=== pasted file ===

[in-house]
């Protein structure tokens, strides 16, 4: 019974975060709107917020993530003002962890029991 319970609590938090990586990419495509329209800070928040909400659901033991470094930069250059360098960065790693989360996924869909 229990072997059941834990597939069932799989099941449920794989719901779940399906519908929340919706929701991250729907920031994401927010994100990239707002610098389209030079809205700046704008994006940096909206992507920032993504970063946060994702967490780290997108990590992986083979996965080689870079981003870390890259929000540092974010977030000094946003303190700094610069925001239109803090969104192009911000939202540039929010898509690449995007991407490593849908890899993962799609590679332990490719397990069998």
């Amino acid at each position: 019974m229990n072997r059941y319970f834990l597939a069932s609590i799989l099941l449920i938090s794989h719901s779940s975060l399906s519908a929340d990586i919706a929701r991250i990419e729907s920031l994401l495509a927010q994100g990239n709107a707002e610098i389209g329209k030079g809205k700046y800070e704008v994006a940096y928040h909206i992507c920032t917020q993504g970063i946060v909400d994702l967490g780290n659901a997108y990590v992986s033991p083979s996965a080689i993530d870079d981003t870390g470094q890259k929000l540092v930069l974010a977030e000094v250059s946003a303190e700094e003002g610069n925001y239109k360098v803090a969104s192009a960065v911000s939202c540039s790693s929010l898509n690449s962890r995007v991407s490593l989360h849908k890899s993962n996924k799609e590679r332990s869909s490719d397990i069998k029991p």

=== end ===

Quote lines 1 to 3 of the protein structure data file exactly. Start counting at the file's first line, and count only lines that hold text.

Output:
[in-house]
């Protein structure tokens, strides 16, 4: 019974975060709107917020993530003002962890029991 319970609590938090990586990419495509329209800070928040909400659901033991470094930069250059360098960065790693989360996924869909 229990072997059941834990597939069932799989099941449920794989719901779940399906519908929340919706929701991250729907920031994401927010994100990239707002610098389209030079809205700046704008994006940096909206992507920032993504970063946060994702967490780290997108990590992986083979996965080689870079981003870390890259929000540092974010977030000094946003303190700094610069925001239109803090969104192009911000939202540039929010898509690449995007991407490593849908890899993962799609590679332990490719397990069998």
């Amino acid at each position: 019974m229990n072997r059941y319970f834990l597939a069932s609590i799989l099941l449920i938090s794989h719901s779940s975060l399906s519908a929340d990586i919706a929701r991250i990419e729907s920031l994401l495509a927010q994100g990239n709107a707002e610098i389209g329209k030079g809205k700046y800070e704008v994006a940096y928040h909206i992507c920032t917020q993504g970063i946060v909400d994702l967490g780290n659901a997108y990590v992986s033991p083979s996965a080689i993530d870079d981003t870390g470094q890259k929000l540092v930069l974010a977030e000094v250059s946003a303190e700094e003002g610069n925001y239109k360098v803090a969104s192009a960065v911000s939202c540039s790693s929010l898509n690449s962890r995007v991407s490593l989360h849908k890899s993962n996924k799609e590679r332990s869909s490719d397990i069998k029991p």